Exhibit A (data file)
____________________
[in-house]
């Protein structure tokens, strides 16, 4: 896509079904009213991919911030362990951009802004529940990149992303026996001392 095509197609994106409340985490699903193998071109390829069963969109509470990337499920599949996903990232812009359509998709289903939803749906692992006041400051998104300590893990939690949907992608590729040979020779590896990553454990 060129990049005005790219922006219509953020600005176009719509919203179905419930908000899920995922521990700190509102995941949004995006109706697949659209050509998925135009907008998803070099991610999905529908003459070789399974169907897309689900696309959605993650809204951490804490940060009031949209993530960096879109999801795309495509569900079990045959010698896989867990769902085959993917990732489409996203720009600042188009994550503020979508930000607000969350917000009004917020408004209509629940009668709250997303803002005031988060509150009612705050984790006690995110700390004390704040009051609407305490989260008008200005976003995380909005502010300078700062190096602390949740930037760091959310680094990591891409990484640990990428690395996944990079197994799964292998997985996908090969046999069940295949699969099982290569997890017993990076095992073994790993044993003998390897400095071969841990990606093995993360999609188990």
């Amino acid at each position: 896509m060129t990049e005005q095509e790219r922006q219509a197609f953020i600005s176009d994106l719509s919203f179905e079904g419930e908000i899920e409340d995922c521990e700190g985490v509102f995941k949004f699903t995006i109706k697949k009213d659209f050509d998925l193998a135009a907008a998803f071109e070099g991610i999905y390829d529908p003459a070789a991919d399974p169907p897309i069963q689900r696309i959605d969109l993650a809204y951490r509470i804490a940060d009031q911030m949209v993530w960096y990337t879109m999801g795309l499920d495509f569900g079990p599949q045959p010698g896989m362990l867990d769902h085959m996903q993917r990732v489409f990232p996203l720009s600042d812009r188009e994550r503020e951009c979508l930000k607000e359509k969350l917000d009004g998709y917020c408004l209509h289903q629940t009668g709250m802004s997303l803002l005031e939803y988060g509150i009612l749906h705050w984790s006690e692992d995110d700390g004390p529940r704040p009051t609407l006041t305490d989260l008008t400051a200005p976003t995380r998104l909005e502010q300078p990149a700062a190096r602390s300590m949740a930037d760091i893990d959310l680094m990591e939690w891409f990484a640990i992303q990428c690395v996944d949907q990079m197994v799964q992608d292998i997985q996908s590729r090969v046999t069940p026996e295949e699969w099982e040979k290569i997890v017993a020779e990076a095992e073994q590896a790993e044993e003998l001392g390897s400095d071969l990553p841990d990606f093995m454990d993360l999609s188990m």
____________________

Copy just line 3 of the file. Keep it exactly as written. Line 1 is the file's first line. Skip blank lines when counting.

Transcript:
């Amino acid at each position: 896509m060129t990049e005005q095509e790219r922006q219509a197609f953020i600005s176009d994106l719509s919203f179905e079904g419930e908000i899920e409340d995922c521990e700190g985490v509102f995941k949004f699903t995006i109706k697949k009213d659209f050509d998925l193998a135009a907008a998803f071109e070099g991610i999905y390829d529908p003459a070789a991919d399974p169907p897309i069963q689900r696309i959605d969109l993650a809204y951490r509470i804490a940060d009031q911030m949209v993530w960096y990337t879109m999801g795309l499920d495509f569900g079990p599949q045959p010698g896989m362990l867990d769902h085959m996903q993917r990732v489409f990232p996203l720009s600042d812009r188009e994550r503020e951009c979508l930000k607000e359509k969350l917000d009004g998709y917020c408004l209509h289903q629940t009668g709250m802004s997303l803002l005031e939803y988060g509150i009612l749906h705050w984790s006690e692992d995110d700390g004390p529940r704040p009051t609407l006041t305490d989260l008008t400051a200005p976003t995380r998104l909005e502010q300078p990149a700062a190096r602390s300590m949740a930037d760091i893990d959310l680094m990591e939690w891409f990484a640990i992303q990428c690395v996944d949907q990079m197994v799964q992608d292998i997985q996908s590729r090969v046999t069940p026996e295949e699969w099982e040979k290569i997890v017993a020779e990076a095992e073994q590896a790993e044993e003998l001392g390897s400095d071969l990553p841990d990606f093995m454990d993360l999609s188990m």